Trouble started for WikiLeaks in November 2010, after it started publishing the confidential cables exchanged among American diplomats worldwide. It collaborated with five newspapers — The Guardian, The New York Times, Le Monde, El País and Der Spiegel — and made available to them some 250,000 cables. Later, other newspapers including The Hindu, and Pakistan's Dawn, joined the project. As more and more uncomfortable truths surfaced from Cablegate, concerted efforts to block WikiLeaks intensified. Two days after select cables were published, the U.S. government announced that it would investigate WikiLeaks for violation of espionage laws. Mike Huckabee, a Republican politician, called for the execution of Julian Assange, Editor-in-Chief of WikiLeaks. Fellow-Republican Sarah Palin wanted Mr. Assange to be “hunted down.”

The consequences of the U.S. arm-twisting were immediately visible. On December 1, 2010, after receiving a call from Joe Lieberman, Chairman of the U.S. Senate Committee on Homeland Security, Amazon Web services stopped hosting the WikiLeaks website. Mr. Lieberman stepped up the offensive by asking organisations that were helping WikiLeaks to “immediately terminate” their relationship with it. On December 3, PayPal, the online payment site, announced that it had “permanently restricted” WikiLeaks accounts that were used to seek donations and mobilise funds. MasterCard followed and announced that it would not process financial transactions involving WikiLeaks. Bank of America and Western Union were the next to join. By the end of December 2010, donations routed through banks and credit card companies stopped reaching WikiLeaks. Similarly in Europe, donations to WikiLeaks were blocked by Visa and MasterCard, which together had 95 per cent share of the European payment card market in 2010.

A WikiLeaks app that allowed users to access the leaked documents was removed by Apple towards the end of December 2010, only four days after it had been launched. Quoting ‘Igor Barinov,' the developer of the app, The Guardian reported that half the money raised from the sales of the app — which cost $1.99 apiece — was to be donated to WikiLeaks. ‘Barinov' claimed that about $1,000 was raised in three days, mostly from U.S. sales.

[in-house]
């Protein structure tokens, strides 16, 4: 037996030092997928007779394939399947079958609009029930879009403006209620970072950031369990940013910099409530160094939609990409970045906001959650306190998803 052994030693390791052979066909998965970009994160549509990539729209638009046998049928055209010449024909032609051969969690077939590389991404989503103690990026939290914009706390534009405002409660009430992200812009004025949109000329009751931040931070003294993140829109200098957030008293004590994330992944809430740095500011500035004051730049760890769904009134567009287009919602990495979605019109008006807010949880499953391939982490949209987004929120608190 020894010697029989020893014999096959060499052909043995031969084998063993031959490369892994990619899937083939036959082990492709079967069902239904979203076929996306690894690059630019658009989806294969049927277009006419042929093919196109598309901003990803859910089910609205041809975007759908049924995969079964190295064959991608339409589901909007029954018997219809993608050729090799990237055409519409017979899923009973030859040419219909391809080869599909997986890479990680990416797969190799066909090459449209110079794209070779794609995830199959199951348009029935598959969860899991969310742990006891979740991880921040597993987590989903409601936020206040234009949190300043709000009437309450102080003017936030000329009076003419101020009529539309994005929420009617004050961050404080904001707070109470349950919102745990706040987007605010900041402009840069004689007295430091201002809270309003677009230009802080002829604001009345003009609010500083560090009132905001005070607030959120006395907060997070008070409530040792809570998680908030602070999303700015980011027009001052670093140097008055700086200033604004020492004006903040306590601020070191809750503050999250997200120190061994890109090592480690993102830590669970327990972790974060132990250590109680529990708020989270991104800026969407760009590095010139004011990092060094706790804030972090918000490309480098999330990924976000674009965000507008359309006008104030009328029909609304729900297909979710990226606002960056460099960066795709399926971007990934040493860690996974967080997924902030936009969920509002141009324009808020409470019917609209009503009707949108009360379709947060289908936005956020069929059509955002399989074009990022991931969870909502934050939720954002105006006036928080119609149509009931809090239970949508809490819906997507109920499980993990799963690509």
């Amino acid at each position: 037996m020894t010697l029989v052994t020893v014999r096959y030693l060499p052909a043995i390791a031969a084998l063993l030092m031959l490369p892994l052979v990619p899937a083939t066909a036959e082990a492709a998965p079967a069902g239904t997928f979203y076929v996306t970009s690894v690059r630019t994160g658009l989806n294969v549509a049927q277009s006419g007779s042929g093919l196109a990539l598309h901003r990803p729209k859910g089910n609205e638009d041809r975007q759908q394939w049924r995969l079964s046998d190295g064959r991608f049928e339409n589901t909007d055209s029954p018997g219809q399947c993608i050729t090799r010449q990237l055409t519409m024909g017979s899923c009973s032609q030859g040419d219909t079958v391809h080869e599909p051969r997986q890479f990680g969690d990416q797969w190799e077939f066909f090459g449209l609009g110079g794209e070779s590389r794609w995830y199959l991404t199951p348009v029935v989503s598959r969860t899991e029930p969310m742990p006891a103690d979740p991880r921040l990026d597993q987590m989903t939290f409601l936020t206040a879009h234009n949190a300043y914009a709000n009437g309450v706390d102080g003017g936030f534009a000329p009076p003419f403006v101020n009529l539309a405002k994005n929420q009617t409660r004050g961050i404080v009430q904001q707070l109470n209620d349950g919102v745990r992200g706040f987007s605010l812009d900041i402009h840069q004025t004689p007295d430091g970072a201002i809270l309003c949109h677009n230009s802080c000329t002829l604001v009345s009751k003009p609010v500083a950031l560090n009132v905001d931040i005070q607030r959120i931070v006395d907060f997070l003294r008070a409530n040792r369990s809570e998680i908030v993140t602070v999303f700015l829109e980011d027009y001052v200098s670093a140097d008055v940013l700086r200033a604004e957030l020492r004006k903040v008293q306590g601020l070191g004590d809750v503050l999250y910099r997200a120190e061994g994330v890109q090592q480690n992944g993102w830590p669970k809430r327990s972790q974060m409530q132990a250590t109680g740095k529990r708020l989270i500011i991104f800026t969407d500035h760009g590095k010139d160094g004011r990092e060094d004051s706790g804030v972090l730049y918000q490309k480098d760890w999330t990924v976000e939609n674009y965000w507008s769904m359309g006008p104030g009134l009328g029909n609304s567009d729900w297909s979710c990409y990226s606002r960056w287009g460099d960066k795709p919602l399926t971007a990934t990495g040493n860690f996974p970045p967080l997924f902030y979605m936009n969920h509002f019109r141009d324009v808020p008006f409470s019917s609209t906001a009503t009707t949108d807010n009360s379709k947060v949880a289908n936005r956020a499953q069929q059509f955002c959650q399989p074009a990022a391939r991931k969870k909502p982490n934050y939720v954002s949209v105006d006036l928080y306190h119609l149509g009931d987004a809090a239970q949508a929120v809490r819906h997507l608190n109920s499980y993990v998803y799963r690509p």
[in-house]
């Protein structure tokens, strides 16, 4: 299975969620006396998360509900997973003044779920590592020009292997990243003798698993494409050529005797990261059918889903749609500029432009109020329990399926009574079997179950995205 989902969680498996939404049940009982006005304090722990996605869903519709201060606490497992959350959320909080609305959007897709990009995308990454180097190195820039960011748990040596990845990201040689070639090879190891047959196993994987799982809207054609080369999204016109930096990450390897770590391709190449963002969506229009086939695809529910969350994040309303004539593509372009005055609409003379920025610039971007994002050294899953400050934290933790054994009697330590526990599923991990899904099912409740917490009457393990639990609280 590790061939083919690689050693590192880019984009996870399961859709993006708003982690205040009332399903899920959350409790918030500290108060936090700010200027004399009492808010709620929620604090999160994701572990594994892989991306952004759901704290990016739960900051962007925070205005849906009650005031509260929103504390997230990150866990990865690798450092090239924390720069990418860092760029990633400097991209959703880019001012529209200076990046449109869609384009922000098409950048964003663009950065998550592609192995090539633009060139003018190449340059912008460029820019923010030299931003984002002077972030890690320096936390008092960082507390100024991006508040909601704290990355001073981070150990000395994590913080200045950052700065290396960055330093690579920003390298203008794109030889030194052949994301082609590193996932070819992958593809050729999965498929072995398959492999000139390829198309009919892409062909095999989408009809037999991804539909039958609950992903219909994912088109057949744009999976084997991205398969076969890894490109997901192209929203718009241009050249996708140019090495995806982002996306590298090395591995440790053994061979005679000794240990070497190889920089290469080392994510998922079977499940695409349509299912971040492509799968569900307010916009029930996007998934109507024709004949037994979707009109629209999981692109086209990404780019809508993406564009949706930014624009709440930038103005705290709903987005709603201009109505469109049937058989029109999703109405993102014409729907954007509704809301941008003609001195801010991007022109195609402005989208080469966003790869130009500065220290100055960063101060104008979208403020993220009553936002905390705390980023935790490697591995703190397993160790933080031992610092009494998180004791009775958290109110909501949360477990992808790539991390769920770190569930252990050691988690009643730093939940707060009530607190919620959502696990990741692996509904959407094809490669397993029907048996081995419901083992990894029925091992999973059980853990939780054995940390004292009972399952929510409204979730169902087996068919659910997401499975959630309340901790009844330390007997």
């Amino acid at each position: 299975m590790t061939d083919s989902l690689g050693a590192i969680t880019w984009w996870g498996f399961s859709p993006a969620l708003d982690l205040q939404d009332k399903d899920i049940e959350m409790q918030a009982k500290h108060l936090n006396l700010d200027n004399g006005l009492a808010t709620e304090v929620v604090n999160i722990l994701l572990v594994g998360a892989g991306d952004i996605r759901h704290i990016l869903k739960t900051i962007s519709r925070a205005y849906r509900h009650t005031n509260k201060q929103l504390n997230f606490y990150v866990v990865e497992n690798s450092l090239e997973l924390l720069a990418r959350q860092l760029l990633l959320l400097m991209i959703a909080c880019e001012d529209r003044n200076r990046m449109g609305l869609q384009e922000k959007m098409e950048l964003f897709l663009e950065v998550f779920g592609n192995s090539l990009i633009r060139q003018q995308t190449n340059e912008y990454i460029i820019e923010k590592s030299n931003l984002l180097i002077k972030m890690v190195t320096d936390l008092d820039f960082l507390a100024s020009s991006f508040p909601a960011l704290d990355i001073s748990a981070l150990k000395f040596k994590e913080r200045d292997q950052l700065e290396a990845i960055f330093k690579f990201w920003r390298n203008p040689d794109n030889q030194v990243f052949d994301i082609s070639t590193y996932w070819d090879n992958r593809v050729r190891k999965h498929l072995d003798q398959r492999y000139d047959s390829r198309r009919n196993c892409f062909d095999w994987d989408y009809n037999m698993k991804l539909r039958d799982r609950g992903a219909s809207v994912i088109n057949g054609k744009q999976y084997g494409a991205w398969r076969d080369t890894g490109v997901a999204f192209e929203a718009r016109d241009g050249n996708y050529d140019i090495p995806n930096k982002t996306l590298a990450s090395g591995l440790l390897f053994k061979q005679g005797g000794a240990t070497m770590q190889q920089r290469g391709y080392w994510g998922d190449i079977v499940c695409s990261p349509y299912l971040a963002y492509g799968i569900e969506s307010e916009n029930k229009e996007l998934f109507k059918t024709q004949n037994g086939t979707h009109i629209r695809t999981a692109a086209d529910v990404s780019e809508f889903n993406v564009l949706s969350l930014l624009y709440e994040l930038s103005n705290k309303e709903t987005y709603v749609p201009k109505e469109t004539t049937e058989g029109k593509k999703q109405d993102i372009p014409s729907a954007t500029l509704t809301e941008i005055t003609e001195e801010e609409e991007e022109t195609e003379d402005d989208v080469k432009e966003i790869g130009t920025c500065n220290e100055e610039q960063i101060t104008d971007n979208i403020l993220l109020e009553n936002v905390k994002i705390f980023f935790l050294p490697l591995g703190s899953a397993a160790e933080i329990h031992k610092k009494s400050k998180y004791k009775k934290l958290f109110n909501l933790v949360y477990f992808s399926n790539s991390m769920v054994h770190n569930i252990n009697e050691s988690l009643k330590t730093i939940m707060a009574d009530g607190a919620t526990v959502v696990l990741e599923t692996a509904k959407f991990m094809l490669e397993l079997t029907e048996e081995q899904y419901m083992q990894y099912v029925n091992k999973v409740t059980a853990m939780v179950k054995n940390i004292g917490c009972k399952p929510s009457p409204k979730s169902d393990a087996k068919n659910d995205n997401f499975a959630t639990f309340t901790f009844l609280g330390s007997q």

Thus starved of funds, WikiLeaks had to fall back on its reserves to continue setting up computer servers in different countries and publishing stories and leaks.

Credit card companies and banks have tried to defend their actions by stating that their “payment service cannot be used for any activities that encourage, promote, facilitate or instruct others to engage in illegal activity.” However, the fact remains that no charges of illegality have so far been officially brought against WikiLeaks.

In December 2010, the Australian Federal Police, which investigated whether WikiLeaks and Mr. Assange had broken any laws by publishing classified U.S. documents, concluded that there was no evidence to press any charges. On January 14, 2011, The Wall Street Journal, quoting Dow Jones Newswires, reported that the U.S. Treasury Department did not have “enough evidence to place sanctions on” Mr. Assange or WikiLeaks. A Reuters report confirmed that the U.S. State Department held a similar view. Quoting a congressional official, the news and financial information agency stated that the administration was “compelled to publicly say” that the WikiLeaks revelations had seriously damaged American interests. In private, the State Department officials told Congress that the leaks were embarrassing but not damaging. This was done “in order to bolster legal efforts to shut down the WikiLeaks website and bring charges against the leakers.”